- A Brief Introduction to the Movement
- To Stay or To Go?: The National Emigration Convention of 1854
- The 1853 Manual Labor College Initiative
- Bishop Henry McNeal Turner
- Mobility, Migration, and the 1855 Philadelphia National Convention
- Henry Highland Garnet's "Address"
- What Did They Eat? Where Did They Stay?
- Black Wealth and the 1843 Convention
- Black Women's Economic Power
- The First National Convention
- The "Conventions" of the Conventions: Political Rituals
- A National Press? The 1847 National Convention and the North Star
- Equality Before the Law: California Black Convention Activism, 1855-65
- Conflict on the Ohio: The 1858 Convention in Cincinnati
- Conventions by City
- National Conventions
- Women Delegates
- Women in the Conventions
- Convention Hosts by Denomination
- Conventions by Level
- Clusters of Conventions
- Colored Conventions in Canada
- Women in the Conventions | March 8, 2017
- Douglass Day
- About Us
- Contact Us
Scripto | Transcribe Page
Proceedings of the Council of the Georgia Equal Rights Association. Assembled at Augusta, Ga. April 4th, 1866. Containing the Address of the President, Captain J. E. Bryant, and Resolutions Adopted by the Council.
This page has been marked complete.
- Type what you see in the pdf, even if it's misspelled or incorrect.
- Leave a blank line before each new paragraph.
- Type page numbers if they appear.
- Put unclear words in brackets, with a question mark, like: [[Pittsburg?]]
- Click "Save transcription" frequently!
- Include hyphens splitting words at the end of a line. Type the full word without the hyphen. If a hyphen appears at the end of a page, type the full word on the second page.
- Include indents, tabs, or extra spaces.
Current Saved Transcription [history]
I have received a communication from the Union League of Macon, asking that they may be allowed to unite with The Equal Rights Association, and retain their present organization and constitution. I would recommend that they be invited to unite with us, retaining their organization, providing they adopt the constitution of Subordinate Associations, with the privilege of retaining so much of their present constitution as does not conflict with the constitution of Subordinate Associations.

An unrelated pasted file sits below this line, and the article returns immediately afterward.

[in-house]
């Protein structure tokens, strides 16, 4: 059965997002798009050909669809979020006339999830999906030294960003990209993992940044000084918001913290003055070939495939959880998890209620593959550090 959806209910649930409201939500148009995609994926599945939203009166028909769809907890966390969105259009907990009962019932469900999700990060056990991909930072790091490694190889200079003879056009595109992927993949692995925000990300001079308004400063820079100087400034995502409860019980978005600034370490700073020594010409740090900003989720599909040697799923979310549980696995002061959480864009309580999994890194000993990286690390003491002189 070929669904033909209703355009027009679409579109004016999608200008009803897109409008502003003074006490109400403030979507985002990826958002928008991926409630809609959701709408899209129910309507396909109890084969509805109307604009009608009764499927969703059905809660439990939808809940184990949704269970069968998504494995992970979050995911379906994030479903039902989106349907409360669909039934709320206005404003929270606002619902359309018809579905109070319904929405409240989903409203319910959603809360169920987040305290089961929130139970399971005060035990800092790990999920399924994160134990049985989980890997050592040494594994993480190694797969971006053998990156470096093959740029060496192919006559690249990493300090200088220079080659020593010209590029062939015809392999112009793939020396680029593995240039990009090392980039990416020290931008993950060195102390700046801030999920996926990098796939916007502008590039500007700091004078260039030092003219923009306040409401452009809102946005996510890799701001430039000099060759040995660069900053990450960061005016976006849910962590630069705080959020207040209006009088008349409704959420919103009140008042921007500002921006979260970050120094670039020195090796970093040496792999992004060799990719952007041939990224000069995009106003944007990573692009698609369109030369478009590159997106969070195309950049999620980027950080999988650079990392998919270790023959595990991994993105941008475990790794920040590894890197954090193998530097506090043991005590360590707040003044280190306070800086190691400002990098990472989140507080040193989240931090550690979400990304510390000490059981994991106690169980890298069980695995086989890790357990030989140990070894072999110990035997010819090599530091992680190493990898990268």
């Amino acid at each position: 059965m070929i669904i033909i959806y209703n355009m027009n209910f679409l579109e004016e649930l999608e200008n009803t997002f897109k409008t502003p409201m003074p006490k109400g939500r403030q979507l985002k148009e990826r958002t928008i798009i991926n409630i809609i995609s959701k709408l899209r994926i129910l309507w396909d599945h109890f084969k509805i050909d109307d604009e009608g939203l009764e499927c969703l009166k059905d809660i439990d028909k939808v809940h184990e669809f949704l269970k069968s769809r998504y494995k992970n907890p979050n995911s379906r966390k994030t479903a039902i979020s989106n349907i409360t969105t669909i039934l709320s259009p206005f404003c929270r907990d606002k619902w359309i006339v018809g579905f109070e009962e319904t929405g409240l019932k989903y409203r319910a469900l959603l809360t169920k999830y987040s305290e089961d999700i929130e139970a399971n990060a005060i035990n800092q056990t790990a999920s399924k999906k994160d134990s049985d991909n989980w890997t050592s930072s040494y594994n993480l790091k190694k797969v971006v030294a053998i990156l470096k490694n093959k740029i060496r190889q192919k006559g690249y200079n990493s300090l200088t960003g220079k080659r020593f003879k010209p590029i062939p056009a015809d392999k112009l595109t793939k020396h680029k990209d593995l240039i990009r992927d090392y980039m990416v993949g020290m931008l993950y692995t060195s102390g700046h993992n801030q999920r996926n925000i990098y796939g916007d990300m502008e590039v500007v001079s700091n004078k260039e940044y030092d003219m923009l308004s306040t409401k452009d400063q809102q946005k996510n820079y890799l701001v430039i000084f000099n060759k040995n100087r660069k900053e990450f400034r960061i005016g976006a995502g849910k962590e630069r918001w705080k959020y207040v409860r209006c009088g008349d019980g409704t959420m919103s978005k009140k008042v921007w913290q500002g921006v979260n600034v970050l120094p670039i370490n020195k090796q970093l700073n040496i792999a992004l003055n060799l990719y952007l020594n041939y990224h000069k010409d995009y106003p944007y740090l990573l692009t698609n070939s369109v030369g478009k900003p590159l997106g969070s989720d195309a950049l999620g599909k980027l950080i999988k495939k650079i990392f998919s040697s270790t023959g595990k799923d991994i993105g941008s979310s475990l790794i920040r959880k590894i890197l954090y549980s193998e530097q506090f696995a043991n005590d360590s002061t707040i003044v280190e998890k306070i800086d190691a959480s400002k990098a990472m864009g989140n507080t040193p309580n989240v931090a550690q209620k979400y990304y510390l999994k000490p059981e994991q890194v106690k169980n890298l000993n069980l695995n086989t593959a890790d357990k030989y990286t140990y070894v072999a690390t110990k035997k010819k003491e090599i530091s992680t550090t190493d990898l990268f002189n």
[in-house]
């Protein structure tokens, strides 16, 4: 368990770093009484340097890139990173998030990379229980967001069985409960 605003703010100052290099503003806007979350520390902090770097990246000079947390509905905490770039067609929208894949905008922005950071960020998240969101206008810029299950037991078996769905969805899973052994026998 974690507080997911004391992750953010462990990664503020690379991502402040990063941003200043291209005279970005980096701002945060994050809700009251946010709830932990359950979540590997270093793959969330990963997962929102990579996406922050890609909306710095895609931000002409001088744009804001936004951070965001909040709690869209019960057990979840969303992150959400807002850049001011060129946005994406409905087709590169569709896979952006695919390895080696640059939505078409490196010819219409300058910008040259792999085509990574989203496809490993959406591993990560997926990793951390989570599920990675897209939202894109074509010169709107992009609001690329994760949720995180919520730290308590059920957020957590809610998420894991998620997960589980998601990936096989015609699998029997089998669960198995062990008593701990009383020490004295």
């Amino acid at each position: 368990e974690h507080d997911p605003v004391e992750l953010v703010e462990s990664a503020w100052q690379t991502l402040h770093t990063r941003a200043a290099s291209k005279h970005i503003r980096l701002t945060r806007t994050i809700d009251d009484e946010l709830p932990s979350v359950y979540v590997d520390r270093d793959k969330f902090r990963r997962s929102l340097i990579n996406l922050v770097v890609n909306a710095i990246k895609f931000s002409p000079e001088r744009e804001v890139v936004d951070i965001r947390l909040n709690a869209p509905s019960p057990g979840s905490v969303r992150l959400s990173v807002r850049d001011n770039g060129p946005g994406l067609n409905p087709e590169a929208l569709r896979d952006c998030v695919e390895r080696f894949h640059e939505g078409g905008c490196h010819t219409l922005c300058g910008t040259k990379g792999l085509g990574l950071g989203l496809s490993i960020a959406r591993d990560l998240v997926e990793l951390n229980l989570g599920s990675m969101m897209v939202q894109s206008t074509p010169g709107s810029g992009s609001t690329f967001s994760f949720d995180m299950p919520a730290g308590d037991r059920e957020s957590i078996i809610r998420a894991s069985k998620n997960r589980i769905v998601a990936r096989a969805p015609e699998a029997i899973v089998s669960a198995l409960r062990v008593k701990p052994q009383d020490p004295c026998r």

Associations have been organized in Bibb, Burke, Greene and Richmond counties. Associations have been formed in Richmond county, and one in each of the other counties mentioned. I have received from these Associations $320,90. I have expended $269,21 and now have on hand $51,69. I submit my books to you for inspection, and also the books of Mr Beard, general Agent. I would suggest that the funds belonging to the paper, be kept separate from those of the Association, and that Mr Beard be appointed Treasurer, with the understanding, that he shall give a bond for the faithful performance of his duty, and that he be instructed to deposit in the Freedmans Saving's Bank of Augusta, each week, the money remaining on hand.
It is your constitutional duty to decide in what sum the Treasurer of the State Association shall give a bond for the faithful performance of his duties. I would suggest that he be instructed to deposit all funds that may be intrusted to him, belonging to the Association, in the Freedmen s Saving's Bank of Augusta.
The most important business, that will come before you, will be to devise ways and means for sustaining the Loyal Georgian, the organ of our Association. I have with much difficulty sustained it thus far, and, unless you assist me in raising funds, we shall be obliged to suspend its publication. I have loaned money to the paper from the Treasury of the Association, and have borrowed money upon the credit of the Association. I was obliged to do this or suspend its publication. I ask that you will freely discuss this whole subject, and give me instructions, by which I shall in future be governed. In the absence of instructions, I have done what I considered for the good of the cause.
Gentlemen: I expect that much goodwill result from your deliberations. Important interests have been intrusted to you ; thousands of your people in this State look to you for advice; yours is a noble work, to assist in elevating your race, a race that has been oppressed for centuries But few of them are educated; but few have houses or lands; families have been separated and are to be united. Your work will be to encourage education ; to assist in uniting families, long separated, and in providing good homes for them; but the great work before you is to assist in educating your people and in securing for them equal rights. Northern friends are assisting you, and, I trust, the day is not far distant, when you will have Southern friends, who will unite in this great and good work. To enable you
You don't have permission to discuss this page.